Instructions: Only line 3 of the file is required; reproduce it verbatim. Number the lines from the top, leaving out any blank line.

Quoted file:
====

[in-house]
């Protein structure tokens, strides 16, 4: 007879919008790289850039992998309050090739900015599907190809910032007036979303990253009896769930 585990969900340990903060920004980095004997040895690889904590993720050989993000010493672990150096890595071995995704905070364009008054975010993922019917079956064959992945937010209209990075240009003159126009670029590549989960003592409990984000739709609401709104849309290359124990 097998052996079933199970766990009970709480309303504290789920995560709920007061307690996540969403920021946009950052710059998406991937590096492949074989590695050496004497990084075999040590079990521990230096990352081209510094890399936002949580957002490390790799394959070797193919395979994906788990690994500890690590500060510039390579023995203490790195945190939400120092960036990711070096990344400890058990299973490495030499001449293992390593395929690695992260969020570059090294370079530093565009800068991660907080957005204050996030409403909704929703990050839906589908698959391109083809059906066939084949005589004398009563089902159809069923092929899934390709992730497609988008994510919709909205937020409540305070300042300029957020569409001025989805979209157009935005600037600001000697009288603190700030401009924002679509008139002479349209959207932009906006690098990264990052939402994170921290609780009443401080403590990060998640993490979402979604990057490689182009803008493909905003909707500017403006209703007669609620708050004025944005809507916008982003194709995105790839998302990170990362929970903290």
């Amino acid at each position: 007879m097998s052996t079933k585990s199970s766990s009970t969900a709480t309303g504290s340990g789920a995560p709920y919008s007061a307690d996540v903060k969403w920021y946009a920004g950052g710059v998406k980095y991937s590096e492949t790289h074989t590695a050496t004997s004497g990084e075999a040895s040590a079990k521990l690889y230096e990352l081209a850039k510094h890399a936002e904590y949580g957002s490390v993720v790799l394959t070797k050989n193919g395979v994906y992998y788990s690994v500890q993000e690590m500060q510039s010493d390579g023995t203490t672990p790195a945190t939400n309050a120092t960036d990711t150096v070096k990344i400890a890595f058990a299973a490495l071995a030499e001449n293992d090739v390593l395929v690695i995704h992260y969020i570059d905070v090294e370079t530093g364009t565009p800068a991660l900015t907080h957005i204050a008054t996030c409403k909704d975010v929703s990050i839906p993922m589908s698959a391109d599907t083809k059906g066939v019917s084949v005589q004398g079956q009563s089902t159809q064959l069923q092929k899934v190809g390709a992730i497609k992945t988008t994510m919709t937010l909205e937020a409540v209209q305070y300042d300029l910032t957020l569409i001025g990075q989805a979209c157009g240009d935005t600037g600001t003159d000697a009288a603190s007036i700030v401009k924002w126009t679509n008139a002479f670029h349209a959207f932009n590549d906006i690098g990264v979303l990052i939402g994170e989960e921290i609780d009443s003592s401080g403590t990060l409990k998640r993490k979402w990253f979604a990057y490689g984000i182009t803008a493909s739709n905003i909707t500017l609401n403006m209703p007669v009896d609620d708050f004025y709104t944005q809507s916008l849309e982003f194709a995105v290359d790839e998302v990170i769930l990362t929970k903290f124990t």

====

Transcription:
């Amino acid at each position: 007879m097998s052996t079933k585990s199970s766990s009970t969900a709480t309303g504290s340990g789920a995560p709920y919008s007061a307690d996540v903060k969403w920021y946009a920004g950052g710059v998406k980095y991937s590096e492949t790289h074989t590695a050496t004997s004497g990084e075999a040895s040590a079990k521990l690889y230096e990352l081209a850039k510094h890399a936002e904590y949580g957002s490390v993720v790799l394959t070797k050989n193919g395979v994906y992998y788990s690994v500890q993000e690590m500060q510039s010493d390579g023995t203490t672990p790195a945190t939400n309050a120092t960036d990711t150096v070096k990344i400890a890595f058990a299973a490495l071995a030499e001449n293992d090739v390593l395929v690695i995704h992260y969020i570059d905070v090294e370079t530093g364009t565009p800068a991660l900015t907080h957005i204050a008054t996030c409403k909704d975010v929703s990050i839906p993922m589908s698959a391109d599907t083809k059906g066939v019917s084949v005589q004398g079956q009563s089902t159809q064959l069923q092929k899934v190809g390709a992730i497609k992945t988008t994510m919709t937010l909205e937020a409540v209209q305070y300042d300029l910032t957020l569409i001025g990075q989805a979209c157009g240009d935005t600037g600001t003159d000697a009288a603190s007036i700030v401009k924002w126009t679509n008139a002479f670029h349209a959207f932009n590549d906006i690098g990264v979303l990052i939402g994170e989960e921290i609780d009443s003592s401080g403590t990060l409990k998640r993490k979402w990253f979604a990057y490689g984000i182009t803008a493909s739709n905003i909707t500017l609401n403006m209703p007669v009896d609620d708050f004025y709104t944005q809507s916008l849309e982003f194709a995105v290359d790839e998302v990170i769930l990362t929970k903290f124990t």